John Bercow was, as sportsmen like to say, up for it. Stirred. Psyched. Super-pumped.
For a moment, as he hoisted himself from his padded throne, I thought he was going to start pumping his legs up and down the way footballers do when they’re waiting in the players’ tunnel.
The Speaker had been required to rule on whether MPs could vote on Boris Johnson’s Brexit deal after it had been kiboshed by the Letwin amendment on Saturday.
Forget the fancy-dan robes and the other fripperies that come with the chair, this is the part of the job Bercow loves best. It gives him the opportunity to opine at length to the House, to flex his well-honed procedural expertise.
John Bercow (pictured today) was, as sportsmen like to say, up for it. Stirred. Psyched. Super-pumped
And if the ruling also ends up stuffing the Government in the process, well, that’s all the better.
He rose just after 3.30pm. In his hands was a thick wodge of typed paper. Uh-oh, this was going to be a long one. The motion, he announced, would not be debated today. To do so would be ‘repetitive and disorderly’.
The SNP cackled boisterously. Behind the Speaker’s chair, Shadow Chancellor John McDonnell gave his protege Laura Pidcock (Lab, NW Durham) the jumping eyebrows, as if to say ‘bingo!’. At the other end of the chamber, Nick Boles (Con, Grantham and Stamford ) proffered a mighty smirk.
Ordinarily, that should really have been the end of it, but no. The Speaker wished to inform us all how he had arrived at his verdict.
The pages he read from dripped with gushing self-tributes. ‘I have done what I believe to be right’; ‘the judgment I have made is an honourable one’ ; ‘I have made a principled judgment.’
At times, he placed a spare hand on his heart, as if to accentuate sincerity. At others, he swayed it gently through the air like a barrel-chested maestro conducting an orchestra. Andante, yes, that’s right, now mod-er-ato. Bene! Each word was like Puccini to his own ears.
The Speaker had been required to rule on whether MPs could vote on Boris Johnson’s (pictured) Brexit deal after it had been kiboshed by the Letwin amendment on Saturday
We were even treated to impersonations of Tony Benn and Margaret Thatcher’s home secretary Lord Whitelaw. Only when James Cartlidge (Con, South Suffolk) shouted something I couldn’t hear was his flow stymied. Bercow’s lip twitched with indignation. For a moment, I thought he might hop over the benches and wallop Cartlidge one.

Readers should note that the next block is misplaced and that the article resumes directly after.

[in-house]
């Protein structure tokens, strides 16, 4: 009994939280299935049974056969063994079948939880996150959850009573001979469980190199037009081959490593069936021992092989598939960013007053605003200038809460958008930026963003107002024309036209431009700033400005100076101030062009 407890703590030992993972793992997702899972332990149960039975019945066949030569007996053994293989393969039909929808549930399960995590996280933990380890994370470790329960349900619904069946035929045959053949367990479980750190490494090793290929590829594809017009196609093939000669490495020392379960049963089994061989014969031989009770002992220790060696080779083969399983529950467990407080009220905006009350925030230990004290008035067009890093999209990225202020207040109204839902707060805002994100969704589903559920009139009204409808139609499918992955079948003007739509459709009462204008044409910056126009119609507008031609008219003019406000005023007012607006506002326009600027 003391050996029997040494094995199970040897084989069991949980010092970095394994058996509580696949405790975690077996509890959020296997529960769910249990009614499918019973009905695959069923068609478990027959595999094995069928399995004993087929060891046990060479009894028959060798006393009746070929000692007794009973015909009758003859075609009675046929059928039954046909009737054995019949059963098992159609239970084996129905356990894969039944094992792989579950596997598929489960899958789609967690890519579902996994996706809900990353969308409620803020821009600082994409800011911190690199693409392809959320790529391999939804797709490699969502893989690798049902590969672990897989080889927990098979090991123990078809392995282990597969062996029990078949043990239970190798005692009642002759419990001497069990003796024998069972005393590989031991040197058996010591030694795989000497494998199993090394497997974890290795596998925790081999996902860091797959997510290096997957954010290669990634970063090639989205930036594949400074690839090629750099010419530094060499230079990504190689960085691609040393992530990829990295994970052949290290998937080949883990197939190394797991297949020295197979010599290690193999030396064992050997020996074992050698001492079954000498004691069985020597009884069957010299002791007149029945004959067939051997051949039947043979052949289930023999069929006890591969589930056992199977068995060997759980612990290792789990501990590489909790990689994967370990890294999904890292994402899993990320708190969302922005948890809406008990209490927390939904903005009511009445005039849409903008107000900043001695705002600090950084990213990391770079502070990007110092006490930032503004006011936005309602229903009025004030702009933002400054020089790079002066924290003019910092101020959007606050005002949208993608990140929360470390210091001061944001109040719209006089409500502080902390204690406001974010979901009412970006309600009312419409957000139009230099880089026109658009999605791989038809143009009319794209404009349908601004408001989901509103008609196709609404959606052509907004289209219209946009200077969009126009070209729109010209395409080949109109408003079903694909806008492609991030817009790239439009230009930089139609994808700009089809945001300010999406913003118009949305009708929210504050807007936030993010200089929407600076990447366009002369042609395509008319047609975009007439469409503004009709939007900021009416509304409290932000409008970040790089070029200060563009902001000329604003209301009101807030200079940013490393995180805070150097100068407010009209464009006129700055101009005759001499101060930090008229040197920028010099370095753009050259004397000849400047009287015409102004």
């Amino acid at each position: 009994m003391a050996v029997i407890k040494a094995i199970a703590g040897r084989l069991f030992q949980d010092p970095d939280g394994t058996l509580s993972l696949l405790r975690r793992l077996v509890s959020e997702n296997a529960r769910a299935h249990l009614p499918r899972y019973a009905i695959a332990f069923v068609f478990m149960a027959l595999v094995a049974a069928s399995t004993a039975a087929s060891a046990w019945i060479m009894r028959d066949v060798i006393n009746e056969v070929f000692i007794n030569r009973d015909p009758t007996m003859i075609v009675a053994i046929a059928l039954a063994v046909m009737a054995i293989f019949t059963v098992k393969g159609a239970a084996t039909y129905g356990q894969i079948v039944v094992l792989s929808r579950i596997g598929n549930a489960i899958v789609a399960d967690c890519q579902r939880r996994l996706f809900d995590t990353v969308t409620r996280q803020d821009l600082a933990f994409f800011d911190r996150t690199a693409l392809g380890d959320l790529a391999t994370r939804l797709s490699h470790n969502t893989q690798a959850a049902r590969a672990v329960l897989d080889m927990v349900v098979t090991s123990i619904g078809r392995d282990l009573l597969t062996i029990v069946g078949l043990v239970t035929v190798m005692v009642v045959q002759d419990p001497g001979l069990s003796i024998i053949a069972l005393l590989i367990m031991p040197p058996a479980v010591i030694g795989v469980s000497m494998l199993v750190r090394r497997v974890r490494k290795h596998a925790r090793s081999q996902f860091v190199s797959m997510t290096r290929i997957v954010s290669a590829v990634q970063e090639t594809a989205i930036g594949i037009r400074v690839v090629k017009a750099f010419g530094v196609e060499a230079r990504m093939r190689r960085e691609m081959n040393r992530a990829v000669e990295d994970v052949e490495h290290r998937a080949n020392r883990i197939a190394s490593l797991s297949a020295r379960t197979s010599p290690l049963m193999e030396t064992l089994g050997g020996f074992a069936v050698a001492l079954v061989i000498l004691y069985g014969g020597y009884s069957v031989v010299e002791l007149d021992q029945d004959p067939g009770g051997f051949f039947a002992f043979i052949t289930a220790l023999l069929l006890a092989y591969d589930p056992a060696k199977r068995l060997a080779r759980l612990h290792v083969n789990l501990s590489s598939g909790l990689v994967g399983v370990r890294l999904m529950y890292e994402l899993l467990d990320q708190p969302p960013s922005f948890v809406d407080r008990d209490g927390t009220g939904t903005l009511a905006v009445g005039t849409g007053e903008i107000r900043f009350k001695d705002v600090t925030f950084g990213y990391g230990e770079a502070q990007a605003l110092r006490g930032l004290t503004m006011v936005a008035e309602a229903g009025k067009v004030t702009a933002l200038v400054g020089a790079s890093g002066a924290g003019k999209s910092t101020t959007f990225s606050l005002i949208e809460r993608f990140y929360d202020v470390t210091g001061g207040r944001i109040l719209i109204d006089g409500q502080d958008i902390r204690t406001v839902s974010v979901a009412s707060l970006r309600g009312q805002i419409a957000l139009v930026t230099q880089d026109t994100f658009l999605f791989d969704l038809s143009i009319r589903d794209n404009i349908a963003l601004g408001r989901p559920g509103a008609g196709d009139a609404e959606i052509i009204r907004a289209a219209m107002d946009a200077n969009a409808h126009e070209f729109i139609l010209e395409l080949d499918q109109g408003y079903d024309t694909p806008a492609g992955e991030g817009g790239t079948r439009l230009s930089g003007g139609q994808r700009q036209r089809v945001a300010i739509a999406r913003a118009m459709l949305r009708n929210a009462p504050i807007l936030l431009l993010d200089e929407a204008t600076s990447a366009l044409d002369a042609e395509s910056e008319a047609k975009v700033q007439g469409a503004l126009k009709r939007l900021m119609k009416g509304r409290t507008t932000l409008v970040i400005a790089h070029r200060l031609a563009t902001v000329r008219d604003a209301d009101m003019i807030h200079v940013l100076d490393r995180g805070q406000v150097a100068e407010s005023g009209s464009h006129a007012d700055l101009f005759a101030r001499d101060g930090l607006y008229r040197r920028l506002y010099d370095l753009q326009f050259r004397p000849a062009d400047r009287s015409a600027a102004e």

Points of order followed. Kevin Brennan (Lab, Cardiff West) accused the Government of ‘playing games with the House’. Sir William Cash (Con, Stone) urged the Speaker to reconsider.
Angela Eagle (Lab, Wallasey) rambled on and on about an ‘overly powerful executive’. Eh? ‘I wish we were!’ hollered Michael Fabricant (Con, Lichfield). Sir Bernard Jenkin (Con, Harwich and N Essex) was called. Bercow, sensing a critical query, suddenly found something to discuss with his clerks.
Sir Bernard observed how remarkable it was how often the Speaker ‘pleased one lot and not the other’ – a way of saying he always sided with Remainers.
He added the public administration committee, which he chairs, would be holding an inquiry into the Speaker. Labour benches erupted in a chorus of Kenneth Williams ‘Oooooooooohs’. A bigger man (in every sense) might have just cited the authority of the chair, but Bercow felt he had to defend himself.
He told Jenkin he had lost count of the urgent questions he’d allowed over the years from the Eurosceptics and he didn’t recall Jenkin complaining then. The Opposition benches murmured sycophantically.
As for any committee inquiry into the Speaker’s role, Bercow shrugged and insisted he was ‘entirely untroubled by it’. Course he isn’t, he’s off in a few days.
Or at least he says he is. Seeing how often the goalposts are moved in this place I’m not putting any money on it.